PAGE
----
A chemistry formula is just letters to be memorized until it becomes the answer to a problematic disease.
This summer, a group of HISD students are interning in various labs at Rice University and finding such answers. Linked Learning, an HISD program that initiates applied and career-based learning, created these internships with help from the Rice Office of STEM Engagement. More than 300 students applied for 12 spots, making the six-week paid internship applicant pool more competitive than that of a top-tier college.
At the Rice labs, each student is paired with a graduate student mentor. The interns are helping their mentors research everything from Alzheimer’s disease to solar cells to volcanoes. After a few short weeks in the advanced labs, the interns can now toss out scientific terms without a hint of a stammer and handle chemical samples as if it were second nature.
Karina Grande, a rising senior at East Early College High School, is assisting a graduate student in the testing of a chemical that could reveal crucial information about Alzheimer’s disease. She knew the basics of chemistry from her high school classes, but at the lab, she is able to witness how chemistry can be used in the pursuit of knowledge.
“It’s cool to see how AP Chemistry applies past high school,” said Grande.
Across the Rice courtyard in another lab, Annum Sadana of Carnegie Vanguard High School and Brenda Gonzalez of Furr High School are building solar cells in order to evaluate which ones transmit electricity the best. This research involves using advanced technology that typical high school students do not have access to, such as a “glove box,” a stabilizing box completely devoid of oxygen and water.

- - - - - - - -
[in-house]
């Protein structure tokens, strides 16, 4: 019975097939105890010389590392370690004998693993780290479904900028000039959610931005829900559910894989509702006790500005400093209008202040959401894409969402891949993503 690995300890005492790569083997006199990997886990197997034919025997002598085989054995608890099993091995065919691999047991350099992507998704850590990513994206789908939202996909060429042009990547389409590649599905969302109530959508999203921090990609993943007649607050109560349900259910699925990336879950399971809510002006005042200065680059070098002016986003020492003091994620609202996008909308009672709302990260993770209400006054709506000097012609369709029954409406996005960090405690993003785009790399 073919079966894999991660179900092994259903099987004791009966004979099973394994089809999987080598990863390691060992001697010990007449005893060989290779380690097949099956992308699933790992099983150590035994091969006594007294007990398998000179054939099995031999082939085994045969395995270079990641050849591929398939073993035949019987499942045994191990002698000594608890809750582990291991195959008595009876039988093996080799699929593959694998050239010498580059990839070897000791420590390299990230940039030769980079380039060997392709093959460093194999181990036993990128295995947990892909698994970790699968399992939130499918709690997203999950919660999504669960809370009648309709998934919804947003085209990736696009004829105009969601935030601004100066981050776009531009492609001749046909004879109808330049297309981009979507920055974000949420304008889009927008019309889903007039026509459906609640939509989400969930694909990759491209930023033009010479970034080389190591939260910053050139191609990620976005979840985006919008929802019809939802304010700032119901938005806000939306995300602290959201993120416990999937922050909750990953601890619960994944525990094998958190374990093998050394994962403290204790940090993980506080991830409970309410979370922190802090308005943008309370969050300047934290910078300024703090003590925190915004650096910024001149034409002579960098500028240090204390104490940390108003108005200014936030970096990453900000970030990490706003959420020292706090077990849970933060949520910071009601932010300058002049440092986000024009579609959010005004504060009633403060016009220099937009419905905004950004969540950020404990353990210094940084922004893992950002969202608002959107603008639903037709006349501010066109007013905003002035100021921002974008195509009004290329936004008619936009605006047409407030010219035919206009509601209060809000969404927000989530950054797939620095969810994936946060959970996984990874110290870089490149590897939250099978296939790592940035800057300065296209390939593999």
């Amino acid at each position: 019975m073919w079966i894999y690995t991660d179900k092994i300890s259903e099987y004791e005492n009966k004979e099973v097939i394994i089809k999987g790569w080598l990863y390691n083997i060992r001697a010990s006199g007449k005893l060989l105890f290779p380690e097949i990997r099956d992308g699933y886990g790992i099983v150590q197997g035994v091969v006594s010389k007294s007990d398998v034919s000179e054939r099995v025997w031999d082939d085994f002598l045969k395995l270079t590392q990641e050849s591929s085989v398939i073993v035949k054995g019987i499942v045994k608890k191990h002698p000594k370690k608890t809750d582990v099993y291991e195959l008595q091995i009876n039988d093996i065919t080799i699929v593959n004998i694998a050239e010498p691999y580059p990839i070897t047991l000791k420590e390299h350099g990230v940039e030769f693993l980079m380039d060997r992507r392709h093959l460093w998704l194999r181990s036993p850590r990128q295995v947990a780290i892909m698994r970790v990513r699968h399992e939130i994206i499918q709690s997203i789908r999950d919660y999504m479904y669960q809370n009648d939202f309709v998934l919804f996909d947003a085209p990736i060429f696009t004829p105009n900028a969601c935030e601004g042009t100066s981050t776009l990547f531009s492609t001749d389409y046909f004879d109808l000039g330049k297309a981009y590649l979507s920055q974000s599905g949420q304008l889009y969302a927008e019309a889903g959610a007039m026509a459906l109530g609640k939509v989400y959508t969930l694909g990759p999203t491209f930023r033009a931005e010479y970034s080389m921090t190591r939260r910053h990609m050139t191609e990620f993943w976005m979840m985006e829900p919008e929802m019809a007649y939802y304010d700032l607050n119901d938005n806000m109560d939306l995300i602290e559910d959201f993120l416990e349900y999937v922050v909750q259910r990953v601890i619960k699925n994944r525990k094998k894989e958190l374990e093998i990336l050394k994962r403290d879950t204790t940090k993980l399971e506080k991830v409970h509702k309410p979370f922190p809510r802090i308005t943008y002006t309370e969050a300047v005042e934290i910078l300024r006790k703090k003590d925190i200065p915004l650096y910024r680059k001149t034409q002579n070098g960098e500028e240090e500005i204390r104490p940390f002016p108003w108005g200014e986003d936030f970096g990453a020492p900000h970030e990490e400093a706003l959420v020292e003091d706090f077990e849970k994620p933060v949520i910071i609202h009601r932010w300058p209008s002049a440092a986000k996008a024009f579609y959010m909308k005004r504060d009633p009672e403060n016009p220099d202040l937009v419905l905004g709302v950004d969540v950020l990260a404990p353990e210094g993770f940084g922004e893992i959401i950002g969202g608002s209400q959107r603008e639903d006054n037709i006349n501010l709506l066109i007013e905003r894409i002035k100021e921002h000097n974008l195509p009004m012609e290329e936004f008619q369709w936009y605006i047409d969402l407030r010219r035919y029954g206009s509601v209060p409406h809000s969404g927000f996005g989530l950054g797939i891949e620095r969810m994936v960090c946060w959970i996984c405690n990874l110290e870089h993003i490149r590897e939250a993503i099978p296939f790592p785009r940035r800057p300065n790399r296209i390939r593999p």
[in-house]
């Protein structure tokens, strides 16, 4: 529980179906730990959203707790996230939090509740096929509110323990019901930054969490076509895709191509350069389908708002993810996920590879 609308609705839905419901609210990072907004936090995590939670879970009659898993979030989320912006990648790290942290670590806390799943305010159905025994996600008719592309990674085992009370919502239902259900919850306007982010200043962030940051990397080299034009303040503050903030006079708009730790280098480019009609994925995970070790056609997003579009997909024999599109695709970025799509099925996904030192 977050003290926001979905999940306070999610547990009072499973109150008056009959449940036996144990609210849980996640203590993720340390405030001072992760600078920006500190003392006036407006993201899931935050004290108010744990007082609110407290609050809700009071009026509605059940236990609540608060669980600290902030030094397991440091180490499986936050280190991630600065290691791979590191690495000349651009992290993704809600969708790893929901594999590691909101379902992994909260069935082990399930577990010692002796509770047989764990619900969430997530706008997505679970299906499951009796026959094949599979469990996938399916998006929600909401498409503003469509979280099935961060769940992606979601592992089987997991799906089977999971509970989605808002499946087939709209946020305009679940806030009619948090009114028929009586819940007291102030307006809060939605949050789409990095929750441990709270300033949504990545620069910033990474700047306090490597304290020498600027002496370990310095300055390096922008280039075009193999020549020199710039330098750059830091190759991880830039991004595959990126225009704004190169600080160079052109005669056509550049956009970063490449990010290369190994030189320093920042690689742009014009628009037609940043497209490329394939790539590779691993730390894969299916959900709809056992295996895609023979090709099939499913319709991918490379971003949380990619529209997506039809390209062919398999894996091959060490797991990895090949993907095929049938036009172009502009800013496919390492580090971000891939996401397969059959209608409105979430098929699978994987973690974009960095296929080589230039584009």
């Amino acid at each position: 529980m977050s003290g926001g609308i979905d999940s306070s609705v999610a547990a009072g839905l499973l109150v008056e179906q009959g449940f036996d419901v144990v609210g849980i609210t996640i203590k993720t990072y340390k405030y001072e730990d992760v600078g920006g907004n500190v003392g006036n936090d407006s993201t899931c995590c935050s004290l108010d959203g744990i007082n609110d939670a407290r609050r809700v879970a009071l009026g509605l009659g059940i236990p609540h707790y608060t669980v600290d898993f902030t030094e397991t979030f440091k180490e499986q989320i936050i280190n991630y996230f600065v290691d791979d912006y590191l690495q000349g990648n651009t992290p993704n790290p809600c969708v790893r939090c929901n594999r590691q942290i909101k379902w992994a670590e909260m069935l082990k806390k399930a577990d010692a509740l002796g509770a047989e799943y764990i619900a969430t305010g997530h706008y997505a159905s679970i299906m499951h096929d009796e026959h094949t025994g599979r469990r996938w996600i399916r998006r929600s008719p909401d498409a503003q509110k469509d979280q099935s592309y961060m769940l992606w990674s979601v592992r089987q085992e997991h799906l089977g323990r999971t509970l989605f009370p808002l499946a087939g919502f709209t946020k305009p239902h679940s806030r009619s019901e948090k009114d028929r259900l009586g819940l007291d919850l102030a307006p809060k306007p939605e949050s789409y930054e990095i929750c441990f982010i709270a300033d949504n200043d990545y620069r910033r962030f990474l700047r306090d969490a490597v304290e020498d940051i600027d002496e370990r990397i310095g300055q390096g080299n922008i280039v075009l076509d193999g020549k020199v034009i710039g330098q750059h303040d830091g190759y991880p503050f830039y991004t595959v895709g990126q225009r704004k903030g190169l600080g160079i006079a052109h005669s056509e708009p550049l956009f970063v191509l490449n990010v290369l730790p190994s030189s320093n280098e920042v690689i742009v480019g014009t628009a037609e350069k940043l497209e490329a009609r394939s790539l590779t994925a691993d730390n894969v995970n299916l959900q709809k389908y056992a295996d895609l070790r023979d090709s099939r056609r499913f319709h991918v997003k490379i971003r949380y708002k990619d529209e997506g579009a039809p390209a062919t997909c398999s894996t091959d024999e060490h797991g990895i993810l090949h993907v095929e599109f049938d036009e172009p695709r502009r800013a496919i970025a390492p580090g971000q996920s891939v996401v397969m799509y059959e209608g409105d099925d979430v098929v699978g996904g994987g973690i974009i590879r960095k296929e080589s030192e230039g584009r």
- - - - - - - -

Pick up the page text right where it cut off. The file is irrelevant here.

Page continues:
In a microbiology lab, Eastwood Academy student Michael Casio spends his days measuring the bacteria levels in water samples and pondering his own future in a STEM field.
“In school we learn these things in the classroom, but we don’t actually get to do it hands-on,” Casio said. “Getting this exposure to these hands-on activities has really made me think about what kind of career I want.”
No one can currently predict when a volcano will erupt, but Pamela Toledo, a rising senior at Sam Houston Math, Science & Technology Center, is hard at work in a geology lab, using MATLAB, a high-level computing language that develops algorithms, to determine what conditions in volcanic rock predicate an explosion so that someday eruptions can be easily anticipated. Since there will always be unanswered questions, there will always be careers in science.
STEM fields are rife with career opportunities, which is why HISD’s Linked Learning Department teamed up with Greg Adragna and Carolyn Nichol from Rice to create this internship program. Nichol believes that science never reaches a finish line. “There is always more to discover,” she said.